The Underappreciated Giant of the French New Wave

Jean-Pierre Melville’s (1933-1973) Léon Morin, Prêtre (Léon Morin, priest) (1961), from his own screenplay, based on Béatrix’ Beck’s (1914-2008) autobiographical novel, will be revived at Film Forum from April 17 to April 23. Both the book and the film are constructed as a dialectical confrontation between a skeptical communist woman and an intellectual Catholic priest, with Emmanuelle Riva as the woman, and Jean-Paul Belmondo as the priest. Riva had just created a sensation in Alain Resnais’ Hiroshima Mon Amour (1959), and Belmondo had just leaped to stardom in Jean-Luc Godard’s Breathless (1960), in which Melville himself had played a cameo part as a Rumanian poet interviewed at the Paris airport by Jean Seberg.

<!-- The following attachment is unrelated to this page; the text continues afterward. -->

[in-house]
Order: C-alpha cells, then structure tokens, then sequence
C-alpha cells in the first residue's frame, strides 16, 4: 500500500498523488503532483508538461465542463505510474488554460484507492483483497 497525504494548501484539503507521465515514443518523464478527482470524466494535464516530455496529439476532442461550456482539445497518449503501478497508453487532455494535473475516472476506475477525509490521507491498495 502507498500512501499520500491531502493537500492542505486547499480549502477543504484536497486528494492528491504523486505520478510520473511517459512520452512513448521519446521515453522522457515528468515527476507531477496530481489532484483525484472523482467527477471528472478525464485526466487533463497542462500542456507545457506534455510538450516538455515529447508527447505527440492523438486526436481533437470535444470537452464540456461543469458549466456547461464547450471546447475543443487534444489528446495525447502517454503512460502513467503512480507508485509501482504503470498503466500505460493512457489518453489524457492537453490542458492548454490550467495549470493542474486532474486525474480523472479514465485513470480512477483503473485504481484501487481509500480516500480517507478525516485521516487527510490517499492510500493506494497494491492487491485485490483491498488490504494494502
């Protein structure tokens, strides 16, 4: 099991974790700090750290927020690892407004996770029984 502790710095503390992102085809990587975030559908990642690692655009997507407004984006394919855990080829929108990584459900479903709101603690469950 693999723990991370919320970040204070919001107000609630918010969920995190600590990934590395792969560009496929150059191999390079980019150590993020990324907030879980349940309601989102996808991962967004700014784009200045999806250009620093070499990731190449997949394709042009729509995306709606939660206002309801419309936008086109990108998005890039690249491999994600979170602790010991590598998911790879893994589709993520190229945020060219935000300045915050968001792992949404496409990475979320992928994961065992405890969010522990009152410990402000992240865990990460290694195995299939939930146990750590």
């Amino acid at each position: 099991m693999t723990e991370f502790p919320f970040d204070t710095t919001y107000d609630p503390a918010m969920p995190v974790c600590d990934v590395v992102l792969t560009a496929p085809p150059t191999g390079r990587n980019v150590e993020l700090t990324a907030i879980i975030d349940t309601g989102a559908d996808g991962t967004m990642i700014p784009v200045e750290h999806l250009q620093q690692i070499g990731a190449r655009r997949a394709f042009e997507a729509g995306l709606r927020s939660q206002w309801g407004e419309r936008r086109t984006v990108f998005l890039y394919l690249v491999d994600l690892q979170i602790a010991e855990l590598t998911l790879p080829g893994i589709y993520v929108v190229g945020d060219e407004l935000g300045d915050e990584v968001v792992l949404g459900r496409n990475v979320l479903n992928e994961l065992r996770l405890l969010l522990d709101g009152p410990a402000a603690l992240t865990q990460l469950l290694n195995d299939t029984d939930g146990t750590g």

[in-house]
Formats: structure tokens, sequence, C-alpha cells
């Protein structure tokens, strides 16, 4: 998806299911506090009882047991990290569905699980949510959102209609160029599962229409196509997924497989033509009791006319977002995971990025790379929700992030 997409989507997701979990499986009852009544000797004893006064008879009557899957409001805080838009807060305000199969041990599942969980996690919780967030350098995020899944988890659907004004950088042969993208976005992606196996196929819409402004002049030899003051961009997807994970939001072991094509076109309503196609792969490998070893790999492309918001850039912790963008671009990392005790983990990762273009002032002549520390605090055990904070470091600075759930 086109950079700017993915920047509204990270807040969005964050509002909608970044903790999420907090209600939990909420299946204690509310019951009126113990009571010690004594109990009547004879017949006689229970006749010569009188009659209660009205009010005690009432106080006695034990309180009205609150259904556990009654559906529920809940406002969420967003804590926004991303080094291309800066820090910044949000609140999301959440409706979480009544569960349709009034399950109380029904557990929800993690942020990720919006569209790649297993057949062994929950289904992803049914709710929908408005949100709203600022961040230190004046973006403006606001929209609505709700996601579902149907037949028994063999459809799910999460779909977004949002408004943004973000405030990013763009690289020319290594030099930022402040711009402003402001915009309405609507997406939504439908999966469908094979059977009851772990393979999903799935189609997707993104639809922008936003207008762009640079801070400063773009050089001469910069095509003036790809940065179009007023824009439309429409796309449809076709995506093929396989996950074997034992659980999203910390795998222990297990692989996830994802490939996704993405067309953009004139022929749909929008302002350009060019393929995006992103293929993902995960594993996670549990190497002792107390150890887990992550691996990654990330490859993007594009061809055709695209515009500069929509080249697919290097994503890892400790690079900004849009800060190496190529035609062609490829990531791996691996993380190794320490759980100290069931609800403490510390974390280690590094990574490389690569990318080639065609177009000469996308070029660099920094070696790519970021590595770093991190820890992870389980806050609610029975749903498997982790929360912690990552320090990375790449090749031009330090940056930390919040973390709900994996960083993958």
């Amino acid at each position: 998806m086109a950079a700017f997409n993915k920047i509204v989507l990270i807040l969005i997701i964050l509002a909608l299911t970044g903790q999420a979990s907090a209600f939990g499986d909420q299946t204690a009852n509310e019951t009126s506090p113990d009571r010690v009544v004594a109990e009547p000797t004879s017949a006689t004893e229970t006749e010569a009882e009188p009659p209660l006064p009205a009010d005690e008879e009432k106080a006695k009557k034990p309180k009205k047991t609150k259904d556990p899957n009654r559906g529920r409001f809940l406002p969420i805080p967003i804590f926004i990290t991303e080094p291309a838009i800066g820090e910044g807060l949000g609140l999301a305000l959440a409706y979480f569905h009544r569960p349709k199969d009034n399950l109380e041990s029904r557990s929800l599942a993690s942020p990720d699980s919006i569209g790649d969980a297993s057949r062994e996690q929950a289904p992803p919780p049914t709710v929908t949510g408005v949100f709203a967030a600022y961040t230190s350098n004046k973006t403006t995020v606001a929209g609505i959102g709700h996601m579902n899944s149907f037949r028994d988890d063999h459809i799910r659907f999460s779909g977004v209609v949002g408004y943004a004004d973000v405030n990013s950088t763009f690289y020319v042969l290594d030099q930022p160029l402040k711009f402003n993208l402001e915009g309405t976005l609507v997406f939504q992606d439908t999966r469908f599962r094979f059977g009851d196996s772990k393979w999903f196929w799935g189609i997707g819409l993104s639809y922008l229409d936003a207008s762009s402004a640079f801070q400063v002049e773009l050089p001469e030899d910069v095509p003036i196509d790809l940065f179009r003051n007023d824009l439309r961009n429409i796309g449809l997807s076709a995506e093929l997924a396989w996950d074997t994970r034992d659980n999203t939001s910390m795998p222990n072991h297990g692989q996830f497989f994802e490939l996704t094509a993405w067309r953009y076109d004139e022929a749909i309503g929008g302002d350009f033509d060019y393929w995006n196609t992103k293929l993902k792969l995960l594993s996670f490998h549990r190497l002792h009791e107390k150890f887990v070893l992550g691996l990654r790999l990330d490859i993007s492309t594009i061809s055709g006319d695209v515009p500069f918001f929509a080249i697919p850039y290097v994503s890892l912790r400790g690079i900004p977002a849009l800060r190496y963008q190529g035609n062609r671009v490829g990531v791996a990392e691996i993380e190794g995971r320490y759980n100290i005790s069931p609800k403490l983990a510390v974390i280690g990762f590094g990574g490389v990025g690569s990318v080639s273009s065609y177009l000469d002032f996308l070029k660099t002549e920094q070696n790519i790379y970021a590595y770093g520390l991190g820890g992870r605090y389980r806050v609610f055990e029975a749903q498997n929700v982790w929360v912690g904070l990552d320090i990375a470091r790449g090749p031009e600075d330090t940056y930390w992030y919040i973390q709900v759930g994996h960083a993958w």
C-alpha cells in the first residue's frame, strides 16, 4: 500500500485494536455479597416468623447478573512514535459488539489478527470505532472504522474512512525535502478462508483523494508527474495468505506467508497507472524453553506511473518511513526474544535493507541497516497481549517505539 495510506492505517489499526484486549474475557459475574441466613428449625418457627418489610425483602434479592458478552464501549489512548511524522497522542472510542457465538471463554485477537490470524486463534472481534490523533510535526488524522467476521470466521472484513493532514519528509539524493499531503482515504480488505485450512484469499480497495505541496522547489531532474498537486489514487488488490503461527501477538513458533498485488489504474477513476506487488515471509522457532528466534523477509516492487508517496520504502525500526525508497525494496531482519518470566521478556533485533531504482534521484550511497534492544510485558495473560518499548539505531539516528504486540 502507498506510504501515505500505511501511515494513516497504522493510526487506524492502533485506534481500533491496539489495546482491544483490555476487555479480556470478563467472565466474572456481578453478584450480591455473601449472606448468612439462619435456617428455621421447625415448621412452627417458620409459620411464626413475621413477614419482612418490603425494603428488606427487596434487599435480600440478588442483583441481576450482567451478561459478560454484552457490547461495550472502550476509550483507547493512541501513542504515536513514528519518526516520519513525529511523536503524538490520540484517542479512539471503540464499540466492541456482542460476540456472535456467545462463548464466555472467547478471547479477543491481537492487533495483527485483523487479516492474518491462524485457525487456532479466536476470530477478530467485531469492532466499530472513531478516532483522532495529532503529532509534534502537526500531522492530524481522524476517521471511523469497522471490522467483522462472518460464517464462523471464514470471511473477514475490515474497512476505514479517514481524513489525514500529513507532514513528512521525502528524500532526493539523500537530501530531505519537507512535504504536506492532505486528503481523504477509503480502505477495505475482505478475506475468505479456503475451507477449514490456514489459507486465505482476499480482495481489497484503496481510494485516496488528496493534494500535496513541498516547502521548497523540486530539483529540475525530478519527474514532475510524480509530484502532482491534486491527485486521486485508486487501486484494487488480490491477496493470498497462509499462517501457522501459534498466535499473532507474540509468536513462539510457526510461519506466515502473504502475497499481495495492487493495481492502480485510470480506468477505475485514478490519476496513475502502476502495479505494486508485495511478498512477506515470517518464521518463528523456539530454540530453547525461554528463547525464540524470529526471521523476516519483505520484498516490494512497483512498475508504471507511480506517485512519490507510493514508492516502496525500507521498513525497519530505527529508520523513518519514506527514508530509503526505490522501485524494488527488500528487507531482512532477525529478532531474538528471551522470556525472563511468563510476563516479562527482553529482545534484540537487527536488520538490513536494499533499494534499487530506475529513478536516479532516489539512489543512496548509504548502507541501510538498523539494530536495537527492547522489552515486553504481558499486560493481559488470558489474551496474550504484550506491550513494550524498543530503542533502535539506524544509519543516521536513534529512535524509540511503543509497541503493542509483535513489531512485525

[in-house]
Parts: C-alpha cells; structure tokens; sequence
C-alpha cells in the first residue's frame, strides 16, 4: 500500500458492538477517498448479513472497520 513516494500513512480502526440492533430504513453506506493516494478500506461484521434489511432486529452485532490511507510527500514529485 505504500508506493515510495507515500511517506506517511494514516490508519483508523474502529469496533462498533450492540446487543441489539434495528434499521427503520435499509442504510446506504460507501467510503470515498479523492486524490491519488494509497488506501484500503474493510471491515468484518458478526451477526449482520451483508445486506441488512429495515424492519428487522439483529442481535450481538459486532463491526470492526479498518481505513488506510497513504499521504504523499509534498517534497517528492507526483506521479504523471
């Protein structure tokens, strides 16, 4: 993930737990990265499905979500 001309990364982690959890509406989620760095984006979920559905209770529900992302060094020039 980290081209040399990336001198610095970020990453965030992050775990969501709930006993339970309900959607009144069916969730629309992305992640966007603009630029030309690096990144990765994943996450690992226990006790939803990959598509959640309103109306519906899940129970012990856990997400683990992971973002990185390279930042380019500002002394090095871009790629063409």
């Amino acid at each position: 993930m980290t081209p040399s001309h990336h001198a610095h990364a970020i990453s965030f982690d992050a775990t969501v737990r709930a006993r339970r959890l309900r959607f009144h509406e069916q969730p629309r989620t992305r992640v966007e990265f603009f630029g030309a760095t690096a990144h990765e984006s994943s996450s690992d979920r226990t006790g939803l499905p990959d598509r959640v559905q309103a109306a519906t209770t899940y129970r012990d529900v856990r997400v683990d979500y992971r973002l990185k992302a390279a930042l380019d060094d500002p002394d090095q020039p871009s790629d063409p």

The setting of the film is a small French provincial town during and after the German Occupation. Henri Decae provided the ritualized cinematography in a series of short uninflected vignettes centered on a spiritual duel between a nonbeliever and a true believer. It further establishes Melville as the last to be discovered and appreciated giant of the French New Wave of the ’50s and ’60s.